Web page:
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The Lies Brits Tell Themselves About India

Wednesday, August 23, 2017 23:35
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by Akshat Rathi

In May 2015, Shashi Tharoor, a former undersecretary general of the United Nations and a current member of India’s parliament, gave a stirring speech at a debate in the Oxford Union. He was speaking for the proposition that “Britain owes reparations to her former colonies.” The speech went viral, and Tharoor was perplexed.

“Though I had spoken well enough for my side to win the debate by a two-thirds majority, I knew I had made better speeches that had not acquired a tenth of the fan following,” Tharoor recalls in his latest book Inglorious Empire: What the British Did to India published in India in late 2016 and the rest of the world in early 2017. “I honestly did not think I had said anything terribly new.”

What he may not have realised then is that he had managed to provide not just very succinct and persuasive arguments against the empire but also quantify the scale of its ills. Following which, in a world where nearly two-thirds of Britons believe that the empire was “something to be proud of” and where many Indians seem to think that its overall effect on their country may have been positive, Tharoor felt he could not turn down the “moral urgency of explaining why colonialism was the horror it turned out to be.”

The speech, thus, evolved into Inglorious Empire, in which Tharoor dissects most of the arguments made by apologists for the empire with hard facts and deft writing. On India’s 70th Independence Day, we have selected four of those arguments to remind the world of the cruelty unleashed by British greed. For a detailed read, we highly recommend Tharoor’s book.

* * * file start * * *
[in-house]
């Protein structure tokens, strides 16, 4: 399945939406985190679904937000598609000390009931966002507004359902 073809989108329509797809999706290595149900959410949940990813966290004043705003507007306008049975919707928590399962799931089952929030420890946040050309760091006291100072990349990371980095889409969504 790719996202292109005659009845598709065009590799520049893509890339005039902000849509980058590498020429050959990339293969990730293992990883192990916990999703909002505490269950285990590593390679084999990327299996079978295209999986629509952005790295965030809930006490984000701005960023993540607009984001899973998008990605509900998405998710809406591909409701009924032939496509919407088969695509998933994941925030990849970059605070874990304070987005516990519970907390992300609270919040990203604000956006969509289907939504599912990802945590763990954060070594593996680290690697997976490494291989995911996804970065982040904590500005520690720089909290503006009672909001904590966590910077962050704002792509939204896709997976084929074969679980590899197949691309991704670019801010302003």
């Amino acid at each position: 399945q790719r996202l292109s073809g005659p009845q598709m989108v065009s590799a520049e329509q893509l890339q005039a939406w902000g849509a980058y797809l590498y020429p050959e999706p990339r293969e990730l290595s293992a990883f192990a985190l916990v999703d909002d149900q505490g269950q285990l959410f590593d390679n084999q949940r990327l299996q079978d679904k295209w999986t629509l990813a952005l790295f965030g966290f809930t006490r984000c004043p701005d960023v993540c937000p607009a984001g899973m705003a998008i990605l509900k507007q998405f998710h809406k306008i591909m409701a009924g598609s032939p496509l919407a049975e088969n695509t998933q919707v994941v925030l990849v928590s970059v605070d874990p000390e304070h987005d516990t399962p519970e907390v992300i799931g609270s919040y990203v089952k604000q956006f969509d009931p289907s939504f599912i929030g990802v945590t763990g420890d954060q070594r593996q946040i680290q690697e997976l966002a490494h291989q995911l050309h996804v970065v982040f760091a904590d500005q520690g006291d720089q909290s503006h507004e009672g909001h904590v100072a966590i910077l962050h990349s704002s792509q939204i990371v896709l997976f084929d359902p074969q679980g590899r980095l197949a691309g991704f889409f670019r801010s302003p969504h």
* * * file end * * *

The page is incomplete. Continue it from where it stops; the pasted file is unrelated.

Without British rule, there wouldn’t have been a political union called India.

The East India Company was created in 1600 to cash in on trading with India, which at the time accounted for more than a quarter of all the trade in the world. It soon realised, however, that its ambitions would be better served with a permanent presence in the country, and then on the trade took off. As the company’s men grew prosperous, they began dreaming of expanding their territory and found little opposition. In some 100 or so years, through a series of conquests and some clever politicking, the company created a rival empire on the subcontinent among the already warring ones (such as the Maratha, Mughal, and Awadh regimes). Today, the argument goes that, had it not been for the British, those rival factions would not have coalesced into a single entity.

This argument stands on two pillars. First, that the British created the idea of a political union called India. Second, that they provided Indians the tools and institutions needed to hold the union together and run it.


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